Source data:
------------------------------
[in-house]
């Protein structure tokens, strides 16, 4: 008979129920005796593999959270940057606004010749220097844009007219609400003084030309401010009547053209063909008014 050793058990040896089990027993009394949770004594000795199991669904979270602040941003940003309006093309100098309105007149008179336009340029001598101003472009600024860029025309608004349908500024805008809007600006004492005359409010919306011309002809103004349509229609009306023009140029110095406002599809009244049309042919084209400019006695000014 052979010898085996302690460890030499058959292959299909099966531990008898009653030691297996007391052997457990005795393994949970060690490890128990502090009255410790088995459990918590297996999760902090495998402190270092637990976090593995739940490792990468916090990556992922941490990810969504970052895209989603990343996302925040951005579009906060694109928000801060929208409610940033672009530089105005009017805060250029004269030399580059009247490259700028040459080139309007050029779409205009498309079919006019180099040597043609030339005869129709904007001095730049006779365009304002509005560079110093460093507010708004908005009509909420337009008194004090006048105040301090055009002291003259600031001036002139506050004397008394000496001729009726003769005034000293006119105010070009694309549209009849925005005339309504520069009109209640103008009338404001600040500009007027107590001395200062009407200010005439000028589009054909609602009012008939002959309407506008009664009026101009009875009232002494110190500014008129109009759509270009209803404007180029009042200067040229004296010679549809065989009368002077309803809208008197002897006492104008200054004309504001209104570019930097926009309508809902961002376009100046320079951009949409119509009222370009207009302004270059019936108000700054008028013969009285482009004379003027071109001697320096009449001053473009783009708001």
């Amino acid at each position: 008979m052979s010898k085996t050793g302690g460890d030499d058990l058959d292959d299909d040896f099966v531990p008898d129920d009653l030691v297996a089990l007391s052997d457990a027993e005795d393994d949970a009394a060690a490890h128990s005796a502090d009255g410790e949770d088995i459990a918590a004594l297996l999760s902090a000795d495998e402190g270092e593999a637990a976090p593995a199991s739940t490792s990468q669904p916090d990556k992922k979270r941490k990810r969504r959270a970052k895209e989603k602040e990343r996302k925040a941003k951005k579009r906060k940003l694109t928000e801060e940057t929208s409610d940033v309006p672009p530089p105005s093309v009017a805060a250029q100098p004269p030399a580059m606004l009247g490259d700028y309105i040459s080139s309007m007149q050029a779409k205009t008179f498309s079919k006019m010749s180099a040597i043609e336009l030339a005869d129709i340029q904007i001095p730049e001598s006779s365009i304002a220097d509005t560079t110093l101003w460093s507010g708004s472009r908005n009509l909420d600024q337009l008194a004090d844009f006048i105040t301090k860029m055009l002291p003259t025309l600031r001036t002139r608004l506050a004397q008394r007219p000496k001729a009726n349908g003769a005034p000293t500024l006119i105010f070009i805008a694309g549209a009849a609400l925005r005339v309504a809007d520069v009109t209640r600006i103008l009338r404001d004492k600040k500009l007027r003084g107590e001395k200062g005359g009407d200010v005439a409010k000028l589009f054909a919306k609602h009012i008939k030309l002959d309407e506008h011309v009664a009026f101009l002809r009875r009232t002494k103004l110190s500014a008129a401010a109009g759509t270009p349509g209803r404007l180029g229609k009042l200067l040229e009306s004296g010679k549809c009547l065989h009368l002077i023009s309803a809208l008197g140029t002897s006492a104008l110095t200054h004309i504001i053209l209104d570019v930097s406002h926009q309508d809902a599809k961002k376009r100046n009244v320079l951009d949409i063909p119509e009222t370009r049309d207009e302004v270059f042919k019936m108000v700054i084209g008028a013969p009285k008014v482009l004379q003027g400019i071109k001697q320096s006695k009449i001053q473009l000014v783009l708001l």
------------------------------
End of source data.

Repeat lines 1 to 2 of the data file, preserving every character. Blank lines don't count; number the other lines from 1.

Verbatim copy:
[in-house]
């Protein structure tokens, strides 16, 4: 008979129920005796593999959270940057606004010749220097844009007219609400003084030309401010009547053209063909008014 050793058990040896089990027993009394949770004594000795199991669904979270602040941003940003309006093309100098309105007149008179336009340029001598101003472009600024860029025309608004349908500024805008809007600006004492005359409010919306011309002809103004349509229609009306023009140029110095406002599809009244049309042919084209400019006695000014 052979010898085996302690460890030499058959292959299909099966531990008898009653030691297996007391052997457990005795393994949970060690490890128990502090009255410790088995459990918590297996999760902090495998402190270092637990976090593995739940490792990468916090990556992922941490990810969504970052895209989603990343996302925040951005579009906060694109928000801060929208409610940033672009530089105005009017805060250029004269030399580059009247490259700028040459080139309007050029779409205009498309079919006019180099040597043609030339005869129709904007001095730049006779365009304002509005560079110093460093507010708004908005009509909420337009008194004090006048105040301090055009002291003259600031001036002139506050004397008394000496001729009726003769005034000293006119105010070009694309549209009849925005005339309504520069009109209640103008009338404001600040500009007027107590001395200062009407200010005439000028589009054909609602009012008939002959309407506008009664009026101009009875009232002494110190500014008129109009759509270009209803404007180029009042200067040229004296010679549809065989009368002077309803809208008197002897006492104008200054004309504001209104570019930097926009309508809902961002376009100046320079951009949409119509009222370009207009302004270059019936108000700054008028013969009285482009004379003027071109001697320096009449001053473009783009708001």